Kaplan v. First Hartford Corp.

522 F.Supp.2d 275 (2007) | Cited 0 times | D. Maine | November 7, 2007

FINDINGS OF FACT AND CONCLUSIONS OF LAW PART 2: REMEDY

The question here is remedy: What should this Maine corporation's minority shareholder recover upon a judicial finding of oppression by a director/controlling shareholder? I conclude that the remedy is a compulsory buy-out of the minority shareholder, with his shares valued as of the day he filed his Complaint.

PROCEDURAL HISTORY

After a bench trial, I ruled in April 2007 that a director and 43% shareholder (Ellis) of a Maine publicly held corporation (First Hartford Corporation, "FHC") had engaged in oppressive conduct with respect to a minority shareholder (Kaplan). I concluded that the minority shareholder was entitled to relief under a provision of Maine's Business Corporation Act, 13-C M.R.S.A. § 1434. Findings of Fact and Conclusions of Law at 44 (Docket Item 81). Because the parties focused the trial on liability, I did not then determine what remedy was appropriate for the oppression. Instead, I asked for further briefing on that issue and, if necessary, additional evidence. Id. at 46. I did observe that, as of that point, minority shareholder Kaplan did not seek FHC's outright dissolution. Id. at 44.

FHC asked me to modify my findings of fact and conclusions of law, to make explicit that neither dissolution nor appointment of an independent receiver would be an appropriate remedy. Def. FHC's Mot. for Additional Findings at 1 (Docket Item 84). I denied that motion in May, declining to limit available alternatives at that time. Order on Def. FHC's Mot. for Additional Findings of Fact and Conclusions of Law (Docket Item 92).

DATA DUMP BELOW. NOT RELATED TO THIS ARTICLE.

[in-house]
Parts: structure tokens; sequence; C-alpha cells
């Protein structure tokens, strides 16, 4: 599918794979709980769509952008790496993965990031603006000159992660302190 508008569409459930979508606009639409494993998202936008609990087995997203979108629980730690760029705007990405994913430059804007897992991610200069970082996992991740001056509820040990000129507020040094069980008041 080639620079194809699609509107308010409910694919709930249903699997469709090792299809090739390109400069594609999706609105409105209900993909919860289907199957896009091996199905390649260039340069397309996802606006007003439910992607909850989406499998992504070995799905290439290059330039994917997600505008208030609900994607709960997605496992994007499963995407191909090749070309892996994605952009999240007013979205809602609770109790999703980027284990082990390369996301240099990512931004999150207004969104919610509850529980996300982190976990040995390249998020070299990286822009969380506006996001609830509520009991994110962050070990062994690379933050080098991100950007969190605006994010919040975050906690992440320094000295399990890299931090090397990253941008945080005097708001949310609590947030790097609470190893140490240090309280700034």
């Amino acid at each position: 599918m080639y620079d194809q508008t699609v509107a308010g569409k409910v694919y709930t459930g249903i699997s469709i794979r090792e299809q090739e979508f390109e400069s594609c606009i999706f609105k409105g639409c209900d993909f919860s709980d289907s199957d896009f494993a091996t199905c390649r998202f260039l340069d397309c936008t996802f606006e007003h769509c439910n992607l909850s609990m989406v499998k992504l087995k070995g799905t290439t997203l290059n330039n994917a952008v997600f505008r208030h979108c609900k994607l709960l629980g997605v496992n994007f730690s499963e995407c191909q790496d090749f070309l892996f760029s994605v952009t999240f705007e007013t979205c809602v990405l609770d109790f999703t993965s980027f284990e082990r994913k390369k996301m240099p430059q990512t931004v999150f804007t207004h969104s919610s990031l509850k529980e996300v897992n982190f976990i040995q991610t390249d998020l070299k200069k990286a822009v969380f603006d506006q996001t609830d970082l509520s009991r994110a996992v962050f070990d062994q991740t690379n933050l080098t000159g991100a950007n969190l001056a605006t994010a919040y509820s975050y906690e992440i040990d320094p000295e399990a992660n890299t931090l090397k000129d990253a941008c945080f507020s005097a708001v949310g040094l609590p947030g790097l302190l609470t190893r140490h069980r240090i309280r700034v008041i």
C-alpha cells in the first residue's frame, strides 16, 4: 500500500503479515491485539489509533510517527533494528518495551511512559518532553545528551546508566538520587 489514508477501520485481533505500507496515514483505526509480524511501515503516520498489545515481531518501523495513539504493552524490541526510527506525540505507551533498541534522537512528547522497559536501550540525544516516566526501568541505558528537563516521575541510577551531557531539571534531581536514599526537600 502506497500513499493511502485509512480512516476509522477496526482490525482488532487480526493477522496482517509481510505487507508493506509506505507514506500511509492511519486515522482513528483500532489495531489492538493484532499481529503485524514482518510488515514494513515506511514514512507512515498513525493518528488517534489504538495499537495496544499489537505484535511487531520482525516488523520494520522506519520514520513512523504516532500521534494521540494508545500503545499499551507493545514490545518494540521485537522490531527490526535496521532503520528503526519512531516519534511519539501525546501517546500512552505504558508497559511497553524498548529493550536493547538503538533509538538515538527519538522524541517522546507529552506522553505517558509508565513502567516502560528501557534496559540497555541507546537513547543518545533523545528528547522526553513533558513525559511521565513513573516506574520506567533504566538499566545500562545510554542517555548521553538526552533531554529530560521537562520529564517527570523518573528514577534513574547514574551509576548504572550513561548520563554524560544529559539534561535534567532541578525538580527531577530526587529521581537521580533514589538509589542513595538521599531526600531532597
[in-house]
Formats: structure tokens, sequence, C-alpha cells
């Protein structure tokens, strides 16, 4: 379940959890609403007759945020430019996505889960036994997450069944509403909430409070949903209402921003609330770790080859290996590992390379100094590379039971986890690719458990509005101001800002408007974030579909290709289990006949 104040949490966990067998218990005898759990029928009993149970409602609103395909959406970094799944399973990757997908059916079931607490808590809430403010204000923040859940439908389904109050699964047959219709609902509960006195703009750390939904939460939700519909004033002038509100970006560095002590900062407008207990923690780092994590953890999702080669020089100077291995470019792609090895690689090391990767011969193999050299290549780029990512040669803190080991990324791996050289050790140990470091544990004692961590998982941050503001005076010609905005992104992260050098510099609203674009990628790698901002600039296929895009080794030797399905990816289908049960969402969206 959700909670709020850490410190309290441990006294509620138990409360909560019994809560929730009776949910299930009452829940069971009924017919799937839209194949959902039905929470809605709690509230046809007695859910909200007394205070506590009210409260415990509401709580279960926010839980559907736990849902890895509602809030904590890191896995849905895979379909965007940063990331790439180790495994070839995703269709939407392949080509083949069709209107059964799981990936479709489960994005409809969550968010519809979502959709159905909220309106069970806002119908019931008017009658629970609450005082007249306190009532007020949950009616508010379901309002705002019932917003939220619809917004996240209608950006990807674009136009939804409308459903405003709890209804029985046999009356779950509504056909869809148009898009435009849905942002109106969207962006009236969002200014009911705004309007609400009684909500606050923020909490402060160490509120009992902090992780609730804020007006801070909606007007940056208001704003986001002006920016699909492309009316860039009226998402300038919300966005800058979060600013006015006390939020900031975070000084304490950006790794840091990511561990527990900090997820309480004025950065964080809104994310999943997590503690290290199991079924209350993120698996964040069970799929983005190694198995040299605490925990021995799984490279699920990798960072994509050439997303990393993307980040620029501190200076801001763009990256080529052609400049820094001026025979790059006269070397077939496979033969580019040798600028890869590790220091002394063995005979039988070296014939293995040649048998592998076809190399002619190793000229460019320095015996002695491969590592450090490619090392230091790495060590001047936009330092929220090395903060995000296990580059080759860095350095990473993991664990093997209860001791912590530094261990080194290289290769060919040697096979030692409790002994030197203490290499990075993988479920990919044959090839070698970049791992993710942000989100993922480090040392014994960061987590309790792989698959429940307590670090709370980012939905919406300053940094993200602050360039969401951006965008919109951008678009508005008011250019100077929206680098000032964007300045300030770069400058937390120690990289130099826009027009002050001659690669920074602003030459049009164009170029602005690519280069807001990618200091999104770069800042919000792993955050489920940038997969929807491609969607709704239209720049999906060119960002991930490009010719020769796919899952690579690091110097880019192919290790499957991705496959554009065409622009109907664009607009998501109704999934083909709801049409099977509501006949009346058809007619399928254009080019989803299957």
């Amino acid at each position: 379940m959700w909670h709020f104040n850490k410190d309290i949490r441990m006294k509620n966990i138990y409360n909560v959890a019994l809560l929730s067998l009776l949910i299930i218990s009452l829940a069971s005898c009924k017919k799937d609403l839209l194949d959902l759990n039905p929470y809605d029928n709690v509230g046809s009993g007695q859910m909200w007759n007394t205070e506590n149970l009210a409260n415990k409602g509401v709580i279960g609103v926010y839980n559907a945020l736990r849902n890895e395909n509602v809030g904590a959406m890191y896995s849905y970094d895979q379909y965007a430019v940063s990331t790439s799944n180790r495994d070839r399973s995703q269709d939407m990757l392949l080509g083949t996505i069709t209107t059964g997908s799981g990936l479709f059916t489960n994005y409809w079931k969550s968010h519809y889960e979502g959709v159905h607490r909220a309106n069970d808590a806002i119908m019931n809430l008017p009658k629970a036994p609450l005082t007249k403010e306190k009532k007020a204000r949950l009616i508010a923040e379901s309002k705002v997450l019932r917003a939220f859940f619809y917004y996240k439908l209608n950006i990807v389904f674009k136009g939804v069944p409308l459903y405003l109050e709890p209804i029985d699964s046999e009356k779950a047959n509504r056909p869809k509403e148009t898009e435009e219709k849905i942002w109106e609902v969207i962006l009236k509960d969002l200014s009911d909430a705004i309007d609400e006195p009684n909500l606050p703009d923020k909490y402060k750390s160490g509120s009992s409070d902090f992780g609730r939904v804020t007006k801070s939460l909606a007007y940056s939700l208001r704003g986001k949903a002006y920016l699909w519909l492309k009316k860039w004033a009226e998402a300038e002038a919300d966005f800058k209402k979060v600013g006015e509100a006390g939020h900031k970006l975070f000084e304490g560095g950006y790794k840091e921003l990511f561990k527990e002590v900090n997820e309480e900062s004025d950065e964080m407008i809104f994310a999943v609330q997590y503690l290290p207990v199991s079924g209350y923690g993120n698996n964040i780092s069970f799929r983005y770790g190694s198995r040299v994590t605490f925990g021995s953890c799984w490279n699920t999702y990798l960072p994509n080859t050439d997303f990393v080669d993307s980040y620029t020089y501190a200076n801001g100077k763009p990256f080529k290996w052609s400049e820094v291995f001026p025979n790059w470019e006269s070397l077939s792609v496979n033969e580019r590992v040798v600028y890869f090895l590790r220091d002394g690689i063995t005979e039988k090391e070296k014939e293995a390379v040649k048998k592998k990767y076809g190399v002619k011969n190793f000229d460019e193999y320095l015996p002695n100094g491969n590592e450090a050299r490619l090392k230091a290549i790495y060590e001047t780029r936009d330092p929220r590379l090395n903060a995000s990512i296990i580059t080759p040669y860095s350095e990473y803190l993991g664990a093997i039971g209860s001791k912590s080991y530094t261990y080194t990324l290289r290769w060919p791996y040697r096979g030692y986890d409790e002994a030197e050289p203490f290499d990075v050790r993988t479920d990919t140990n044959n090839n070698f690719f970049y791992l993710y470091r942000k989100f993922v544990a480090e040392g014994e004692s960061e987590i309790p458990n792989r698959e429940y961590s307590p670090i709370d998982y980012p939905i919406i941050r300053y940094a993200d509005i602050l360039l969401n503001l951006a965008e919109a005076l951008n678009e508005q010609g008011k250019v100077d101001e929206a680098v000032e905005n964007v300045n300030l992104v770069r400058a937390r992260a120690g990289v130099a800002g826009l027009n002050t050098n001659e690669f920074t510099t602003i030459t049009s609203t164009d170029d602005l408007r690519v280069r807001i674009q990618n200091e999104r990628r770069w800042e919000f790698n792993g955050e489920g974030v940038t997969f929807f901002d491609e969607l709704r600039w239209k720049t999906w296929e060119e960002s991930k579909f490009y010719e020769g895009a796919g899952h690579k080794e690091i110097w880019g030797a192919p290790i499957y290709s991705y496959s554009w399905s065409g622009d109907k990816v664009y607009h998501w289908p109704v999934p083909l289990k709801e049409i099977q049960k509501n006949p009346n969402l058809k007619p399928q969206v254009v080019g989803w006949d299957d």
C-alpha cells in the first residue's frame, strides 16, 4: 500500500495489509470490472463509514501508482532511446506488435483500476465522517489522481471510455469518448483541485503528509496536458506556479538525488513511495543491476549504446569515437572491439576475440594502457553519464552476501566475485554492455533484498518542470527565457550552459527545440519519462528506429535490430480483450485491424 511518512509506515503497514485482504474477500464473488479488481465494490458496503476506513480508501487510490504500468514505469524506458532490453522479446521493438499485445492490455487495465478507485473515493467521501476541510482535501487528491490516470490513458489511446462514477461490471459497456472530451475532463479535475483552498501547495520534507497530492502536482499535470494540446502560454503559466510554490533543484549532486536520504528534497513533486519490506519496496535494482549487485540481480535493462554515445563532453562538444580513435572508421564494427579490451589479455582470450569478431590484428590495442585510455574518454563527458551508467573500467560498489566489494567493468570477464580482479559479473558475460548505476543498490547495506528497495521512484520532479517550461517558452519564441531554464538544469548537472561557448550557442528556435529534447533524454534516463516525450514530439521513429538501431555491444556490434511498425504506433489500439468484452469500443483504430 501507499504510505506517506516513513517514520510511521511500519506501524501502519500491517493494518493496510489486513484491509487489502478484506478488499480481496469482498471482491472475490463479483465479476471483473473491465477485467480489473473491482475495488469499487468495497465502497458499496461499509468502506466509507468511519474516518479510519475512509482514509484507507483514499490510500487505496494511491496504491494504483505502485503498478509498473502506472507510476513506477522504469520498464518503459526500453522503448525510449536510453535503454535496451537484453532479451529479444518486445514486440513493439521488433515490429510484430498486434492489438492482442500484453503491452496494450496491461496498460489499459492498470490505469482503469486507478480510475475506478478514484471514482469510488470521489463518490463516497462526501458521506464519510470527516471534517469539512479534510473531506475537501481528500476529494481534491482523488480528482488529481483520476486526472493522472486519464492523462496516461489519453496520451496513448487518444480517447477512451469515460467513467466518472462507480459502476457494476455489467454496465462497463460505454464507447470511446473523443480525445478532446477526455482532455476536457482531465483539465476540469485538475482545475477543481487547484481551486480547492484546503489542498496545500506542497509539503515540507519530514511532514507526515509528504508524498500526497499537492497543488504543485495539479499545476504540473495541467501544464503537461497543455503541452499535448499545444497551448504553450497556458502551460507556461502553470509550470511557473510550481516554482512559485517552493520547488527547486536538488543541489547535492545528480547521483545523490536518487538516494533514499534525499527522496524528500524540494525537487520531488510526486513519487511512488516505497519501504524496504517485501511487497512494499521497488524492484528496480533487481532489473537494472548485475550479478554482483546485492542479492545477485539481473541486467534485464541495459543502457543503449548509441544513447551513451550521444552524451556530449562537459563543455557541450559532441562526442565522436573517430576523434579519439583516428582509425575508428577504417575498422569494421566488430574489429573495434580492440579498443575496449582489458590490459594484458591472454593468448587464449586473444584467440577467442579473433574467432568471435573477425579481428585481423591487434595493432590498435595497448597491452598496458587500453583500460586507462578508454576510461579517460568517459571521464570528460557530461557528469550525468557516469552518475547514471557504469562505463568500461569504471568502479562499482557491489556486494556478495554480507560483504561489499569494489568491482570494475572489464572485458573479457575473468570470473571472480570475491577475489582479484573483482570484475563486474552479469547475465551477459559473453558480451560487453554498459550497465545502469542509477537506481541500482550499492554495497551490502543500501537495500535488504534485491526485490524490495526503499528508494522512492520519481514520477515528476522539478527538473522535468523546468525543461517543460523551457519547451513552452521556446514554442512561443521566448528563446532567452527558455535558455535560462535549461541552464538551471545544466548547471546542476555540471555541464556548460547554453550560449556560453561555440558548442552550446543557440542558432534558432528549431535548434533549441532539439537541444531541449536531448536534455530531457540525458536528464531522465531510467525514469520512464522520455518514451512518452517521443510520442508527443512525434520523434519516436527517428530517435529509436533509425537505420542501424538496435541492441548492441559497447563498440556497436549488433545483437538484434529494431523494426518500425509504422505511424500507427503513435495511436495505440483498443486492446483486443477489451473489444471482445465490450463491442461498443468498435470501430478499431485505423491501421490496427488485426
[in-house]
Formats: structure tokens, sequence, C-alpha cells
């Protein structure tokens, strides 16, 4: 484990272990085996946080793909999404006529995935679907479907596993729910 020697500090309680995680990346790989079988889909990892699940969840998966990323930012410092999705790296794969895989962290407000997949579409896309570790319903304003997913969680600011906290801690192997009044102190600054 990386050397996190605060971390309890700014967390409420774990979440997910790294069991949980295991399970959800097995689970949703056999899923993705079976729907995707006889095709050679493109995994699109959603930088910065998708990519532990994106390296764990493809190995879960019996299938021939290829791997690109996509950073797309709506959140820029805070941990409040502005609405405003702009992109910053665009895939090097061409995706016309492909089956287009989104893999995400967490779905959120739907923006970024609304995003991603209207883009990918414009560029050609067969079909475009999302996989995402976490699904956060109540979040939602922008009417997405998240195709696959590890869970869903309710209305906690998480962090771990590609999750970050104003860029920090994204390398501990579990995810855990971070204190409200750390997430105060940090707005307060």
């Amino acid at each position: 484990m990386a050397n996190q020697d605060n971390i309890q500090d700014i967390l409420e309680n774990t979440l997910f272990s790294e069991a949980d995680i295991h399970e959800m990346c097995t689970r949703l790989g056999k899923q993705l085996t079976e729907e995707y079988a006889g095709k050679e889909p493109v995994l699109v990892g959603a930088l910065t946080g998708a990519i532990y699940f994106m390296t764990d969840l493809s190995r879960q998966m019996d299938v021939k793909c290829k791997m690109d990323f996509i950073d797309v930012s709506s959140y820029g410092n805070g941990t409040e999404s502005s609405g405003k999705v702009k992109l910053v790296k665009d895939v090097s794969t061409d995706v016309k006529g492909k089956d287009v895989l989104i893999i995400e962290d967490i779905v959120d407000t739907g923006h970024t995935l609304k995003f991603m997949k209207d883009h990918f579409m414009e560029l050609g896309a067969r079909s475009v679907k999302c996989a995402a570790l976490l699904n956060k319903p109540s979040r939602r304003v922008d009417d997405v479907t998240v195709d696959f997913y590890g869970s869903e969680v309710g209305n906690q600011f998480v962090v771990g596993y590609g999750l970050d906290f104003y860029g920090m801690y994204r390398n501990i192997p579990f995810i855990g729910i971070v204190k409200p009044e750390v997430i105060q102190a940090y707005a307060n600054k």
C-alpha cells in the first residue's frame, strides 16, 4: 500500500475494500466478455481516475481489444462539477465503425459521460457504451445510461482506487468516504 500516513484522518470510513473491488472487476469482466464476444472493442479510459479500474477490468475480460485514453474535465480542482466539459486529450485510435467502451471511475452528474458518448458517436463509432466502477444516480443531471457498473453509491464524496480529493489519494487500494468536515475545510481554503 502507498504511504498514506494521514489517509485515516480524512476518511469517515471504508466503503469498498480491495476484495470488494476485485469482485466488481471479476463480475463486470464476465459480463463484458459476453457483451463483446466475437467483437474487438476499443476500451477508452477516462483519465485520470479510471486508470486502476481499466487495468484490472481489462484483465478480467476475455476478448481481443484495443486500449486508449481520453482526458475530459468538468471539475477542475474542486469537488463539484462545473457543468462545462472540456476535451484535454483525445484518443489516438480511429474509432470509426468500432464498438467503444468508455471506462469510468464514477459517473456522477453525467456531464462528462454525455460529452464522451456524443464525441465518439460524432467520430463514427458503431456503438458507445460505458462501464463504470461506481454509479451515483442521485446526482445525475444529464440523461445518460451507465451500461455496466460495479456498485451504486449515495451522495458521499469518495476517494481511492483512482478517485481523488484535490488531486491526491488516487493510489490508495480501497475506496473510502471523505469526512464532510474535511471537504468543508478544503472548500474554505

Next, the parties filed their briefs on the appropriate remedy. FHC and Ellis both asserted that FHC should buy out minority shareholder Kaplan "to the extent [FHC] has the financial capacity to do so." Def. FHC's Position on Remedies at 1 (Docket Item 93). FHC proposed the following sequence: first, "an order by the Court that Plaintiff shall sell the Richard Kaplan Shares, at their fair value, to FHC"; next, "appropriate discovery" on the subject of fair value; then, designation of experts and depositions; finally, a hearing on fair value.

Id. at 2. If FHC should be financially unable to buy out Kaplan, then "the Court may be required to consider other remedies which would necessitate a subsequent hearing." Id. at 3. Kaplan mostly agreed. Kaplan asserted that a purchase by either FHC or Ellis was "the most equitable path to disentanglement. . . . Absent judicial intervention ordering such a buy-out, minority shareholders have no remedy." Pl.'s Br. on Remedies at 2 (Docket Item 95). Kaplan wanted to retain the option of dissolution, but only if I determined that an FHC or Ellis buy-out was "not feasible." Id. at 3, 12-13. Indeed, Kaplan took the position that "the Court could now [i.e., at the time of that briefing] order a buy-out at fair value, with fair value to be determined." Id. at 19.